Experts don’t have an explanation for the possible association between the rare blood clots and the vaccine, but speculate it may be tied to an immune response “that occurs very, very rarely after some people receive the vaccine,” Marks explained. “And that immune response leads to activation of the platelets and these extremely rare blood clots.” J&J’s vaccine utilizes a viral vector to stimulate an immune response in the body; so does AstraZeneca’s vaccine, which has also been linked to blood clots in Europe. (AstraZeneca has not applied for FDA authorization in the U.S.)
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The vaccines from Pfizer-BioNTech and Moderna use a different type of technology, called mRNA. To date, no cases of cerebral venous sinus thrombosis have been reported for these vaccines, Marks confirmed. And people who have vaccine appointments for these two vaccines should continue with their appointments, Schuchat added.
U.S. vaccine supply ample without J&J
The pause comes as cases of COVID-19 are climbing. The U.S. is averaging about 66,000 daily cases — up about 3 percent from the previous seven-day average, CDC Director Rochelle Walensky announced on April 12. Hospitalizations from the disease are also increasing, especially among people under 65.
However, Jeff Zients, the White House COVID-19 Response Coordinator, said the pause of J&J’s vaccine “will not have a significant impact on our vaccination plan,” since the shot makes up less than 5 percent of vaccinations, to date.
Nearly 121 million Americans have received at least one dose of a coronavirus vaccine; about 74 million are fully vaccinated, or about 20 percent of the U.S. population. The majority of vaccines administered have come from Pfizer-BioNTech (97,978,125 doses) and Moderna (84,694,388 doses), data from the CDC show.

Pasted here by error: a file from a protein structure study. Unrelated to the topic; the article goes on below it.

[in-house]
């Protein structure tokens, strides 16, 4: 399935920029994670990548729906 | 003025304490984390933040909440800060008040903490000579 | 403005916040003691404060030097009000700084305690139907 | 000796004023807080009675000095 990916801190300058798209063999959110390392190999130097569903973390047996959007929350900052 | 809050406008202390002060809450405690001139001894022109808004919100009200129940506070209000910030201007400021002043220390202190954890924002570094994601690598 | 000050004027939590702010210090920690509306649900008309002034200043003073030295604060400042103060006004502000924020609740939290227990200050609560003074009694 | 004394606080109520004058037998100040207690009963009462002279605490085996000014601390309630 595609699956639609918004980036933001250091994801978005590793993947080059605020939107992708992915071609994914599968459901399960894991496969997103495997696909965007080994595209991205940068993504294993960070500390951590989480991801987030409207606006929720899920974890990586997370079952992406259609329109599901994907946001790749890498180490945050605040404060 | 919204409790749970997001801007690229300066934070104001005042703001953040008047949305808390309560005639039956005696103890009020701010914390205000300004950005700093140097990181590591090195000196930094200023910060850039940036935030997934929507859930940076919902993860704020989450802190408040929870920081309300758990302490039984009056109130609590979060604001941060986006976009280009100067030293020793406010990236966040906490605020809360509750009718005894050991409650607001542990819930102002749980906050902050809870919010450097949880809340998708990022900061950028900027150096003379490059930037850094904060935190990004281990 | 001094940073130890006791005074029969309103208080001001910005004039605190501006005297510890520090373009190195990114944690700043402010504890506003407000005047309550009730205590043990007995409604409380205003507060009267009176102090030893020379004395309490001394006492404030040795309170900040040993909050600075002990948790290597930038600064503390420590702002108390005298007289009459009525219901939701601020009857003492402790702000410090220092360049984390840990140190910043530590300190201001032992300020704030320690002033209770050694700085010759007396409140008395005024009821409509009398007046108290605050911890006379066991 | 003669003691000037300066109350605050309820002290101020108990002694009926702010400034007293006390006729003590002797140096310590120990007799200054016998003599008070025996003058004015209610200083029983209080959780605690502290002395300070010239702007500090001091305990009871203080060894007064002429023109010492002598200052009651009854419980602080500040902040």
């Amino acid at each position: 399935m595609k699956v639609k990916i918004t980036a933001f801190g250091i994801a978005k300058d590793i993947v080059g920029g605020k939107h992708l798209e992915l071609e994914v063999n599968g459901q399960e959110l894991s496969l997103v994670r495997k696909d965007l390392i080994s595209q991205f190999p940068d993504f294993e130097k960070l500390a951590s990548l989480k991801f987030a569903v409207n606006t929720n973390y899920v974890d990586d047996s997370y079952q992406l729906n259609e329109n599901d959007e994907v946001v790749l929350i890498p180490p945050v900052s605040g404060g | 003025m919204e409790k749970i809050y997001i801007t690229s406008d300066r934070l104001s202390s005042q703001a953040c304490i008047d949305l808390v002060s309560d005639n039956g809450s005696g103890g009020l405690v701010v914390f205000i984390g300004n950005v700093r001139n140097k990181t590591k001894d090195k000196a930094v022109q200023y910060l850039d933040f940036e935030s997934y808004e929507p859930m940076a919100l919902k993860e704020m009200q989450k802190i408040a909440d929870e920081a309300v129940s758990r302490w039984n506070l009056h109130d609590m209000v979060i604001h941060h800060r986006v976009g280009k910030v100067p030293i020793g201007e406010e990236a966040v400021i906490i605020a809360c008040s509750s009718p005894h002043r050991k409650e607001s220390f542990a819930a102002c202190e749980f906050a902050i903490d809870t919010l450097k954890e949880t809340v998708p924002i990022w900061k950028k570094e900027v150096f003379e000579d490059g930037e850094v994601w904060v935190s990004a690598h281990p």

“Based on actions taken by the President earlier this year, the United States has secured enough Pfizer and Moderna doses for 300 million Americans. Over the last few weeks, we have made available more than 25 million doses of Pfizer and Moderna each week, and in fact this week we will make available 28 million doses of these vaccines,” Zients said in an April 13 statement. “This is more than enough supply to continue the current pace of vaccinations of 3 million shots per day and meet the President’s goal of 200 million shots by his 100th day in office — and continue on to reach every adult who wants to be vaccinated.”
Zients added that health officials are working with state and federal partners to quickly reschedule people in line for a J&J vaccine for a Pfizer-BioNTech or Moderna vaccine.
In a news release, Johnson & Johnson said the company is “working closely with medical experts and health authorities” and that it strongly supports “the open communication of this information to health care professionals and the public.” It’s also reviewing blood clot cases with European health authorities and is delaying the rollout of the vaccine in Europe.
Rachel Nania joined AARP as a health and medicine writer in 2019 after spending several years as a radio reporter and editor in Washington, D.C. She is the recipient of a 2018 Gracie Award and a 2019 regional Edward R. Murrow Award, and participated in a 2019 dementia fellowship with the National Press Foundation.